FILE - Martyr and hero Nabil el-Wakkad FILE - Martyr and hero Nabil el-Wakkad

Who is Nabil el-Wakkad?

Thu, Jun. 13, 2019

CAIRO - 13 June 2019: In Egypt, it is not uncommon to find streets named after individuals who left their mark carved in the minds and hearts of Egyptians. Naming streets after certain individuals is also a common thing around the world.

Egypt Today sheds light on a street named Nabil el-Wakkad. It is a bustling street in the heart of the historical district of Heliopolis in Cairo. But, who is Nabil el-Wakkad? In the following lines numerous secrets about the life of Wakkad will be revealed.

Nabil Bakr Ali Hassan el-Wakkad achieved his secondary education degree from the Copts Secondary School in the city of Beni Suef. He moved from Alexandria after his father realized that his presence there posed danger to his future in light of his involvement in political activities prior to the July 23 revolution.

Sixteen years earlier, particularly in Moharram Bey district in Alexandria, a hero was born on January 15, 1936 to a patriotic father who sent him to the military college to serve his country, a father who was also keen to enroll four of his sons in military colleges.

Famous sports commentator Mahmoud Bakr (1944 2016), Nabil el-Wakkad's younger brother, was a student at the Naval College in 1962 when his brother Nabil was martyred in Yemen, creating for himself, his family and Egypt a legendary story of immense courage and heroism.

Nabil in Arabic means “Nobleman”, and Wakkad was truly a nobleman, just like his name addresses him. On May 6, 1963, Wakkad passed away, leaving behind his pregnant wife.

The daughter of the hero said in a previous interview that she celebrates her father's death anniversary on October 23 of every year, in a small-scale family dinner, proudly reviving the memory of her heroic father.

Wakkad’s daughter insists that Egypt’s young generations must know everything about its martyrs and their heroic acts.

Nabil was preceded by four siblings; Ali, Mahasin, Karima and Mohammed; he had a special, respectful and charismatic personality that made most of the family members resort to him for advice. This was affirmed by his granddaughter Nadia, who said that she heard from her grandparents stories that confirm that her grandfather, Wakkad, had a very strong personality that made everyone respect him.
part of the many militiary honorings recieved by the hero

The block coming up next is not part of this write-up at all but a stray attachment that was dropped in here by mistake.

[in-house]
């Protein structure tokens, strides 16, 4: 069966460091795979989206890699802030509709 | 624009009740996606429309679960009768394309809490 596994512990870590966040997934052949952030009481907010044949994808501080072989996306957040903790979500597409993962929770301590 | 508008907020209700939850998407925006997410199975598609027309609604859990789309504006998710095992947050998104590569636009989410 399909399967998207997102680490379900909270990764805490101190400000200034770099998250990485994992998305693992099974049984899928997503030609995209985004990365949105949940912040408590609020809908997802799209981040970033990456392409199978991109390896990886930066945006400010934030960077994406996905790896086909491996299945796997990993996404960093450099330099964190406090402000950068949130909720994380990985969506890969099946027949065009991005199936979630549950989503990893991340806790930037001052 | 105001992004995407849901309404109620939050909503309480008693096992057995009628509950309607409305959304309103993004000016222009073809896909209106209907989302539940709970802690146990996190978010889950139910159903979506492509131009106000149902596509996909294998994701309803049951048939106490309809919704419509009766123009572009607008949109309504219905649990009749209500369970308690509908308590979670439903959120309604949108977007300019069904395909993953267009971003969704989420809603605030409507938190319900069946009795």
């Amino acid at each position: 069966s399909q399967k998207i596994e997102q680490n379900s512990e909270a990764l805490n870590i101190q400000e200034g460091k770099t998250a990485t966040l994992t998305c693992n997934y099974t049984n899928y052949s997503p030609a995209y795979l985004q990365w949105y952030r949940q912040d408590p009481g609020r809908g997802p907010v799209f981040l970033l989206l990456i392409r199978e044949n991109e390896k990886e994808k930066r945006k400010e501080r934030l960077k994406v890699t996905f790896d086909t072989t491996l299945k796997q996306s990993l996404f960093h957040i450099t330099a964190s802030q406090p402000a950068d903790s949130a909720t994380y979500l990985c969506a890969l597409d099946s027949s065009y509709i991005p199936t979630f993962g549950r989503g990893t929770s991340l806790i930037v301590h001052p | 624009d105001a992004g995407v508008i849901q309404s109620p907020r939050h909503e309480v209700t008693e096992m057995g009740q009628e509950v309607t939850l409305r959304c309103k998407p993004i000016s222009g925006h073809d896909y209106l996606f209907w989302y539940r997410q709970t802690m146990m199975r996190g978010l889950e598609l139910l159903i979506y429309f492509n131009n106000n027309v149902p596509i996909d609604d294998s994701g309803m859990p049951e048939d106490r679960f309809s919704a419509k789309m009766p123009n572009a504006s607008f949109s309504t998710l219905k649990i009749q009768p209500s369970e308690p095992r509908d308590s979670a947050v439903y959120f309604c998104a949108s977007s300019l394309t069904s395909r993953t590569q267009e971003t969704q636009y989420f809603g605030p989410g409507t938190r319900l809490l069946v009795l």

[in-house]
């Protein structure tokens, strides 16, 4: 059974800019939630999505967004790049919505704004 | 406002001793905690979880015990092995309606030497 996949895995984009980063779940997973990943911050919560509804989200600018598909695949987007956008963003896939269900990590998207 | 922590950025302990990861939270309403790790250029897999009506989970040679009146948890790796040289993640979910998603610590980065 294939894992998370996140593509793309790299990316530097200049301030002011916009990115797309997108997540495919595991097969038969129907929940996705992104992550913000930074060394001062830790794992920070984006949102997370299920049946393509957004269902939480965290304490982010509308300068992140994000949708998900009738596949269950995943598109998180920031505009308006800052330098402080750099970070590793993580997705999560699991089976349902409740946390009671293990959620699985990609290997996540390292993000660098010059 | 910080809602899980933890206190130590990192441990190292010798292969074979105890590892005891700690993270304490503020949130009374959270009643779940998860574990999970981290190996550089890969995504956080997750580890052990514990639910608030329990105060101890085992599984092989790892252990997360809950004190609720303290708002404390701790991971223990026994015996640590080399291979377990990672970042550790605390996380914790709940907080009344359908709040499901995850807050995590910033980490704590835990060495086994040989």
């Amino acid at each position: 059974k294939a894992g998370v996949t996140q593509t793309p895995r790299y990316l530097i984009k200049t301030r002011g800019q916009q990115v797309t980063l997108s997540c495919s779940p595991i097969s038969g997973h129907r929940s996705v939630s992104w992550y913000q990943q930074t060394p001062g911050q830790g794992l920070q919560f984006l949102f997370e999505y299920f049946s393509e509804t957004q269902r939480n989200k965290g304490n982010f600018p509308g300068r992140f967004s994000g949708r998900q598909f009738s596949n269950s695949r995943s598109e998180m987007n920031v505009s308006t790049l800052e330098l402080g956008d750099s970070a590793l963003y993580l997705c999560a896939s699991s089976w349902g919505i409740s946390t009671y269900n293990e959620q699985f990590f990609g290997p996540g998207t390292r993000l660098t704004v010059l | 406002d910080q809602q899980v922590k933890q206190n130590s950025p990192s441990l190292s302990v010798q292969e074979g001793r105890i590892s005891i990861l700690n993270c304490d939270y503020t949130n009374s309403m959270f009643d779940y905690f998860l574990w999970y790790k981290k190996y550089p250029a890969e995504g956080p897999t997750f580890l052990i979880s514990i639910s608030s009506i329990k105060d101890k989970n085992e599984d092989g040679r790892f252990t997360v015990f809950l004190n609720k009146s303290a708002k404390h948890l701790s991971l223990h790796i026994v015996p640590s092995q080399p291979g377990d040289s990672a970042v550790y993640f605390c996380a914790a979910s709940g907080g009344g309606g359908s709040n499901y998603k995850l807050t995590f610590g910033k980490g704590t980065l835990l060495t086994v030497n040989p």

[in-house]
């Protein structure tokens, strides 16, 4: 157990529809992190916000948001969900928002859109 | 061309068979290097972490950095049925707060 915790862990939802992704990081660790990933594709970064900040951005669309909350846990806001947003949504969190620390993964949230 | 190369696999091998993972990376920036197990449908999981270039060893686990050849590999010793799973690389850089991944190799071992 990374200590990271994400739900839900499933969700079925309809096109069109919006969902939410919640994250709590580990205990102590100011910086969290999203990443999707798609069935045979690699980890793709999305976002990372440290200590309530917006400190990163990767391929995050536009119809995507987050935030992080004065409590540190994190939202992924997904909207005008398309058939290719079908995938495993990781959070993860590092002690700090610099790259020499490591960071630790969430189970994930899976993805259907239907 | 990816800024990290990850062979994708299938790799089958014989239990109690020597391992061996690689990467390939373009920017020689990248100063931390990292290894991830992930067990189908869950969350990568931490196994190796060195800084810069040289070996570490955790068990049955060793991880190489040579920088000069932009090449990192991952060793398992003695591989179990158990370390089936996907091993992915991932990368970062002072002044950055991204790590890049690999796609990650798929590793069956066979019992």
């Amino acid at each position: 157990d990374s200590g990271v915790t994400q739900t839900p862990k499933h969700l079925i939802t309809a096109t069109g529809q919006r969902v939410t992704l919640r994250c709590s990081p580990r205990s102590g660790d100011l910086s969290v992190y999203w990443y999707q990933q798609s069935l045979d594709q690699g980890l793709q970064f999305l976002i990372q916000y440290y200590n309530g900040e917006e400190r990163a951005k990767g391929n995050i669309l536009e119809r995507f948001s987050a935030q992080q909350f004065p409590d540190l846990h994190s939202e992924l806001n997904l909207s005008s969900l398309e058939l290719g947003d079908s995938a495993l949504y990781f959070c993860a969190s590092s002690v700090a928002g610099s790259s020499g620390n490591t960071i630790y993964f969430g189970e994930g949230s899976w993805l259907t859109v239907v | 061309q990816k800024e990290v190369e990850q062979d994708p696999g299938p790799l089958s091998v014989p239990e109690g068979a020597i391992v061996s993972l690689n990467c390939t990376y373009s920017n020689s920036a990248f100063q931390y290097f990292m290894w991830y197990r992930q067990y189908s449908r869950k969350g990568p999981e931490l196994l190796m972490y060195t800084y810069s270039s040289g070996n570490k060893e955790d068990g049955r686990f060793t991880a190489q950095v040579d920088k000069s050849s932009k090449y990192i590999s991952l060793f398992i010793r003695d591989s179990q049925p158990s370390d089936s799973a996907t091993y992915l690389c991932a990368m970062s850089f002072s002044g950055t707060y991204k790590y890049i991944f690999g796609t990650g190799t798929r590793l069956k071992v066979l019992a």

Some of the many honoring received by the hero

As per Wakkad's close relationship with late President Gamal Abdel Nasser, his daughter clarified that her father was a Republican Guard Officer who was very close to the late president and leader.

Nasser relied on him to carry out the difficult tasks. Wakkad received a direct mandate from Nasser to be part of the group travelling to Yemen to cooperate with the revolution of Marshal Abdullah Al-Sallal against the regime of Imam al-Badr, supported at the time by the Kingdom of Saudi Arabia and the Hashemite Kingdom of Jordan.

Wakkad went to Yemen and upon his arrival, he received orders from the Revolutionary Commandos to land parachutes in a dangerous area of fire-battle, and because he was one of the founders of the Egyptian army's Special Commandos, under the leadership of Saad al-Din al-Shazli, the impossible task was truly worthy of him.

At that moment, Wakkad was killed, becoming the first Egyptian martyr in the Yemen war, in which the Egyptian army lost about 26,000 soldiers.
wakkad's daughter in previous interview
Wakkad's daughter speaking to media in a previous interview

The hero carved his name in gold in the modern history of Egypt after Nasser mentioned him in a lengthy speech after his death.

On December 23, 1962, President Gamal Abdel Nasser gave a public speech in the city of Port Said, marking the sixth victory anniversary saying: “In the war of Yemen, the first martyr was our lieutenant Nabil el-Waqqad, who believed deeply in himself, his country, and that the Arab lands are all one land, and that the liberation of any Arab country is an affirmation of the deserved freedom of the rest of the Arab nations.”

Before the Yemen war, Wakkad received an honoring of the highest levels on March 9, 1960, when Nasser decided to grant him the military courage shield of the first class in recognition of his efforts in the Egyptian Special Forces.

The countless certificates of appreciation and the numerous military medals Wakkad received -despite his young age- confirm that he was one of the best men in the Egyptian Armed Forces. The top leaders of the army assigned him very complex roles and he carried out a number of dangerous and precise operations.

Nabil el-Wakkad is a nobleman and a martyr, who was born on the precious land of Egypt, and died for the sake of Egypt.






 
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